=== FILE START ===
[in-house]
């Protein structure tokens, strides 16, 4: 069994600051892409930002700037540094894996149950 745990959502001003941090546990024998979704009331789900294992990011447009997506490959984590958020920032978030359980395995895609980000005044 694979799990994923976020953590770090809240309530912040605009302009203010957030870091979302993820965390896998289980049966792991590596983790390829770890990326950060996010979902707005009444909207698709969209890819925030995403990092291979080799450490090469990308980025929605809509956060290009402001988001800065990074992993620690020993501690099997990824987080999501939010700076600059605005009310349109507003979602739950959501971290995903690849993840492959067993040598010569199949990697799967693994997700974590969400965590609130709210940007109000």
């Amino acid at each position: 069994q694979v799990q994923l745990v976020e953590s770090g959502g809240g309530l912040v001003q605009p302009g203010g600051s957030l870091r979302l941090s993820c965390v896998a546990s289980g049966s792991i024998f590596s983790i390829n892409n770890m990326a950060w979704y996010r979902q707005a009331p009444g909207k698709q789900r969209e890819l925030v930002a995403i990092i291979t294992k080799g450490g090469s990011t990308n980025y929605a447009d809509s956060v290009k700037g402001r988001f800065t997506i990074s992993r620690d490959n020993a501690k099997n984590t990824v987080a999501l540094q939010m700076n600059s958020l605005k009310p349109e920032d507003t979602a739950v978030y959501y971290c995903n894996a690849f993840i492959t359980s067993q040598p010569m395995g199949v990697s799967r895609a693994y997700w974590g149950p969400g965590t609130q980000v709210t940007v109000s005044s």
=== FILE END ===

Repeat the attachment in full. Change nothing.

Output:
[in-house]
């Protein structure tokens, strides 16, 4: 069994600051892409930002700037540094894996149950 745990959502001003941090546990024998979704009331789900294992990011447009997506490959984590958020920032978030359980395995895609980000005044 694979799990994923976020953590770090809240309530912040605009302009203010957030870091979302993820965390896998289980049966792991590596983790390829770890990326950060996010979902707005009444909207698709969209890819925030995403990092291979080799450490090469990308980025929605809509956060290009402001988001800065990074992993620690020993501690099997990824987080999501939010700076600059605005009310349109507003979602739950959501971290995903690849993840492959067993040598010569199949990697799967693994997700974590969400965590609130709210940007109000």
């Amino acid at each position: 069994q694979v799990q994923l745990v976020e953590s770090g959502g809240g309530l912040v001003q605009p302009g203010g600051s957030l870091r979302l941090s993820c965390v896998a546990s289980g049966s792991i024998f590596s983790i390829n892409n770890m990326a950060w979704y996010r979902q707005a009331p009444g909207k698709q789900r969209e890819l925030v930002a995403i990092i291979t294992k080799g450490g090469s990011t990308n980025y929605a447009d809509s956060v290009k700037g402001r988001f800065t997506i990074s992993r620690d490959n020993a501690k099997n984590t990824v987080a999501l540094q939010m700076n600059s958020l605005k009310p349109e920032d507003t979602a739950v978030y959501y971290c995903n894996a690849f993840i492959t359980s067993q040598p010569m395995g199949v990697s799967r895609a693994y997700w974590g149950p969400g965590t609130q980000v709210t940007v109000s005044s």